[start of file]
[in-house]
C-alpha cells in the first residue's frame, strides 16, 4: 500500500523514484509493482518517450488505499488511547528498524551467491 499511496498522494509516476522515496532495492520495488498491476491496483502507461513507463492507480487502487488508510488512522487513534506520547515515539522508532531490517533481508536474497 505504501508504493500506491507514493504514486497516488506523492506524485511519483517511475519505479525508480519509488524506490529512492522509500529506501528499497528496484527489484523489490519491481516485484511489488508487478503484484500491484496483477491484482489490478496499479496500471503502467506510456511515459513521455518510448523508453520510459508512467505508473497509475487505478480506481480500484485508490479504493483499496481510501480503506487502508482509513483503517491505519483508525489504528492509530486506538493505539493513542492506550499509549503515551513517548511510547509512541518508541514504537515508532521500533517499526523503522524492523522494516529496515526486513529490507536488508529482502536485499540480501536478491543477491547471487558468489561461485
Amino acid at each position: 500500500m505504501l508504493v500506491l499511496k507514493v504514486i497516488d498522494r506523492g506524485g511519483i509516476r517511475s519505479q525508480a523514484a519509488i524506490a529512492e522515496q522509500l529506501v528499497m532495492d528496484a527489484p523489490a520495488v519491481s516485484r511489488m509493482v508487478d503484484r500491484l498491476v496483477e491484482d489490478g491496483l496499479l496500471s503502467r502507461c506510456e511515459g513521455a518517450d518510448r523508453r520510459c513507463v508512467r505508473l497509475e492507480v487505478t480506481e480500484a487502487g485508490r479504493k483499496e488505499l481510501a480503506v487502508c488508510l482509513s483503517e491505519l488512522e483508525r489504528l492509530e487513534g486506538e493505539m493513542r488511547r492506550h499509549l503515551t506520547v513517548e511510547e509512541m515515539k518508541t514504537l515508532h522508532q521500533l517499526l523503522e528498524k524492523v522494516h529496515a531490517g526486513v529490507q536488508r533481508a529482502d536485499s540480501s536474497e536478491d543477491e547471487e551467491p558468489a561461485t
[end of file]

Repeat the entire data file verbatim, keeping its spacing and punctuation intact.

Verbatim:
[in-house]
C-alpha cells in the first residue's frame, strides 16, 4: 500500500523514484509493482518517450488505499488511547528498524551467491 499511496498522494509516476522515496532495492520495488498491476491496483502507461513507463492507480487502487488508510488512522487513534506520547515515539522508532531490517533481508536474497 505504501508504493500506491507514493504514486497516488506523492506524485511519483517511475519505479525508480519509488524506490529512492522509500529506501528499497528496484527489484523489490519491481516485484511489488508487478503484484500491484496483477491484482489490478496499479496500471503502467506510456511515459513521455518510448523508453520510459508512467505508473497509475487505478480506481480500484485508490479504493483499496481510501480503506487502508482509513483503517491505519483508525489504528492509530486506538493505539493513542492506550499509549503515551513517548511510547509512541518508541514504537515508532521500533517499526523503522524492523522494516529496515526486513529490507536488508529482502536485499540480501536478491543477491547471487558468489561461485
Amino acid at each position: 500500500m505504501l508504493v500506491l499511496k507514493v504514486i497516488d498522494r506523492g506524485g511519483i509516476r517511475s519505479q525508480a523514484a519509488i524506490a529512492e522515496q522509500l529506501v528499497m532495492d528496484a527489484p523489490a520495488v519491481s516485484r511489488m509493482v508487478d503484484r500491484l498491476v496483477e491484482d489490478g491496483l496499479l496500471s503502467r502507461c506510456e511515459g513521455a518517450d518510448r523508453r520510459c513507463v508512467r505508473l497509475e492507480v487505478t480506481e480500484a487502487g485508490r479504493k483499496e488505499l481510501a480503506v487502508c488508510l482509513s483503517e491505519l488512522e483508525r489504528l492509530e487513534g486506538e493505539m493513542r488511547r492506550h499509549l503515551t506520547v513517548e511510547e509512541m515515539k518508541t514504537l515508532h522508532q521500533l517499526l523503522e528498524k524492523v522494516h529496515a531490517g526486513v529490507q536488508r533481508a529482502d536485499s540480501s536474497e536478491d543477491e547471487e551467491p558468489a561461485t